Explosion at U. Maryland: Another Nitric Acid Oopsie
Earlier this week, something went wrong in the sophomore orgo lab (CHEM 242 class) at the University of Maryland, and two students were injured in an explosion+fire. The details (and pictures) were almost immediately posted to the PG County Fire Department’s Web site.
The fire department announced that the cause of the accident was the addition of a nitric/sulfuric acid mixture into an (organic?) waste container. Jyllian Kemsley of C&EN interviewed UMD chemistry department chairman Michael Doyle, who had a slightly different story. He believes the accident was the result of adding the nitric acid to a bottle with an organic reagent in it (not necessarily a waste container).
Mitch has raised this issue before, but it is worth repeating…If you are teaching orgo lab and your students are using nitric acid in high concentrations, you must Must MUST tell them to be careful that the HNO3 does not come into contact with the acetone or other oxidizable solvents you’ve given them to wash their glassware. You had also better label the organic waste bottles that day with a warning that adding HNO3 will cause the bottle to explode.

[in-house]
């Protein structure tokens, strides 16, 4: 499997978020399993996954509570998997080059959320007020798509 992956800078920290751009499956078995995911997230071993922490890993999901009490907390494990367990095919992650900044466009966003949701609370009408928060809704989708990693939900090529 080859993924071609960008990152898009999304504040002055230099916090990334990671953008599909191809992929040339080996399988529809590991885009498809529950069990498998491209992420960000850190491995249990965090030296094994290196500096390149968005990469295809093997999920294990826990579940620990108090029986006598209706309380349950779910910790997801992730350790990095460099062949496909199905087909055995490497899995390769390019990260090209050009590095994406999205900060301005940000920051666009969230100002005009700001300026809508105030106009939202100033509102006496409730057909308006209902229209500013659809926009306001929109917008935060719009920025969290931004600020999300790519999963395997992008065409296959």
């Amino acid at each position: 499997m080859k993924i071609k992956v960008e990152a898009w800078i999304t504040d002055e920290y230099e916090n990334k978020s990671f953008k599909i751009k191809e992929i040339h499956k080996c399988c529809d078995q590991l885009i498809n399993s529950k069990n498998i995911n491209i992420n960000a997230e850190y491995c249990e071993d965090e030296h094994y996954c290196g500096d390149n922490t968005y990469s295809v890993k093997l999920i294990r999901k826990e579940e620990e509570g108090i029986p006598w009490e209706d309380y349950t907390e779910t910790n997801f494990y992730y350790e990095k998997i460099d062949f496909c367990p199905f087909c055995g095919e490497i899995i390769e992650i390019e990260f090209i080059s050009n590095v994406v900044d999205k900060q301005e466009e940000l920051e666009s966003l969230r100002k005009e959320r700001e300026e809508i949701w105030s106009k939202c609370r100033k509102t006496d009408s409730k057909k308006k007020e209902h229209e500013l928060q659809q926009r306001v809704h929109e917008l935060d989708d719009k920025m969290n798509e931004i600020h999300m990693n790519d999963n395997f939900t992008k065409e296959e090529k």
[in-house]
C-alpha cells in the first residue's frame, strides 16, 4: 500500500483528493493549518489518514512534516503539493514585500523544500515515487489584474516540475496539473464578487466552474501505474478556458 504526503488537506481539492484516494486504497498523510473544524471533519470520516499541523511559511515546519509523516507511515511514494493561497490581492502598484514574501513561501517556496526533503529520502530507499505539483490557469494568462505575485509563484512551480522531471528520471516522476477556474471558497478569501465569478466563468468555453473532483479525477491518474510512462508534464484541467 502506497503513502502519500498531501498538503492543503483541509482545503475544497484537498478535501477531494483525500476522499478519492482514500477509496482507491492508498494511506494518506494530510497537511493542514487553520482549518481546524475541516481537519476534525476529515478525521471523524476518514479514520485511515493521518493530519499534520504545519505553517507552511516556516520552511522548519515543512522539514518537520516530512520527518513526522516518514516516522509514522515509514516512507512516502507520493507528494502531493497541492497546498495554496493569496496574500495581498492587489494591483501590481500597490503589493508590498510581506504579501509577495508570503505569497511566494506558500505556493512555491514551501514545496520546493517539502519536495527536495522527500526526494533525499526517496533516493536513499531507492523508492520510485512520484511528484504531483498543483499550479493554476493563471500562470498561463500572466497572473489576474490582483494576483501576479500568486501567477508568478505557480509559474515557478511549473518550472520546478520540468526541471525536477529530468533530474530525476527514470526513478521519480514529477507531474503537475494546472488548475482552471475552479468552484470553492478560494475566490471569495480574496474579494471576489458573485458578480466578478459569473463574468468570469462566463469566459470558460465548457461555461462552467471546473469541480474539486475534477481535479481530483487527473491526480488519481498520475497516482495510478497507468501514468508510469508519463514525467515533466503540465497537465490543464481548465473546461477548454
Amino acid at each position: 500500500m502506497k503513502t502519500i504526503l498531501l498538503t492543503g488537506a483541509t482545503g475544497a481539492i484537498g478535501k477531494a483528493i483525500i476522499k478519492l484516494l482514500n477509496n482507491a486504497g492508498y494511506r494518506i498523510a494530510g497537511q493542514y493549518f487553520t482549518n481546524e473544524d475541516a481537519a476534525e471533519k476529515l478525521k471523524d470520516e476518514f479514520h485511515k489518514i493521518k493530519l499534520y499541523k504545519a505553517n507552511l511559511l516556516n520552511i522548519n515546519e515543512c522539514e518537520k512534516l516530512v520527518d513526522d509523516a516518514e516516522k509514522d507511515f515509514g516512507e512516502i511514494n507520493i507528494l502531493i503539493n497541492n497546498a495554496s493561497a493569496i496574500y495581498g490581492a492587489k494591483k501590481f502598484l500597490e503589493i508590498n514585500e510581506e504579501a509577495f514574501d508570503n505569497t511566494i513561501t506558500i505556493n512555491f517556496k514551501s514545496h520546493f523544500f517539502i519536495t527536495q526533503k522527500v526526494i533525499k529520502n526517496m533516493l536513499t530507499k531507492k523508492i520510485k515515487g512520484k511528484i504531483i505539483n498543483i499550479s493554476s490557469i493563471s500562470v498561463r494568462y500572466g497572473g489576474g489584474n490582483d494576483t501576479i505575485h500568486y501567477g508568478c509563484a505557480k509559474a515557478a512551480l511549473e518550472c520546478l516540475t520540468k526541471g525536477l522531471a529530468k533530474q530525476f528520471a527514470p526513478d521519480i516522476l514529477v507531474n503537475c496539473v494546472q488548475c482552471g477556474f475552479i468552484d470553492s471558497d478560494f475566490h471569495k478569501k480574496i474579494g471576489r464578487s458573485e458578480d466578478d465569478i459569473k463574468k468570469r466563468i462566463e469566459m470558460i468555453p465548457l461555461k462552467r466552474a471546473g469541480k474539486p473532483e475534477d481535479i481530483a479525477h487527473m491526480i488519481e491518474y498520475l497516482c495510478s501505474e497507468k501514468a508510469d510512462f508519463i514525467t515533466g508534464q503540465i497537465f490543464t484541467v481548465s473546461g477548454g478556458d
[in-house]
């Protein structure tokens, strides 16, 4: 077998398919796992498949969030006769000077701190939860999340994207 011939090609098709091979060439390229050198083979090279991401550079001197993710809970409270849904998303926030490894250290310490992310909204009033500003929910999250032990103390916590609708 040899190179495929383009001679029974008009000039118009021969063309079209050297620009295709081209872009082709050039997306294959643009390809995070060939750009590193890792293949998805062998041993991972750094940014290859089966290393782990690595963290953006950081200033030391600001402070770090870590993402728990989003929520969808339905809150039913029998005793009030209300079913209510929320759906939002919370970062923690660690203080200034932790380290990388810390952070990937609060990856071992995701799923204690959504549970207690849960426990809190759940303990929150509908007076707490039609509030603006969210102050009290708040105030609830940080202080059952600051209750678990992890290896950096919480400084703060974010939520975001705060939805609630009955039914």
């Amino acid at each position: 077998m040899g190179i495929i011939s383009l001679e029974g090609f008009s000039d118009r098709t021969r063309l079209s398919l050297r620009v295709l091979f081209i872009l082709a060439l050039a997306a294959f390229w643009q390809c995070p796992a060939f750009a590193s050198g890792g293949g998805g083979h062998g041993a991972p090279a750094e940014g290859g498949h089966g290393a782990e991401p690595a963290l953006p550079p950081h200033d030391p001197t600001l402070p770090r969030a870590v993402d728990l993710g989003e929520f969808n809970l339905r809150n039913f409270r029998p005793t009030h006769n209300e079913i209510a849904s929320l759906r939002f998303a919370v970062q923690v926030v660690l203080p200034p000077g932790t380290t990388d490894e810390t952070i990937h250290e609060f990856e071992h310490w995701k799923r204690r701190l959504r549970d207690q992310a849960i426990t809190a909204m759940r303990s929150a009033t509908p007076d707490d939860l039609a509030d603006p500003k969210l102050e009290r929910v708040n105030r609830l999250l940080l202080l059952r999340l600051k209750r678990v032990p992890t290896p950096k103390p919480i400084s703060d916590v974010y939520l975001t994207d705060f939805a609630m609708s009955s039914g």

Incidentally, I am a huge Jyllian Kemsley fan. C&EN‘s safety beat writer has done a phenomenal job covering safety issues in academic research, including the tragic case of Sheri Sangji at UCLA and the jaw-dropping idiocy of Preston Brown at Texas Tech. Kemsley runs a blog, the Safety Zone, on C&EN‘s Web site. It is the place to go for news pertinent to chemical safety.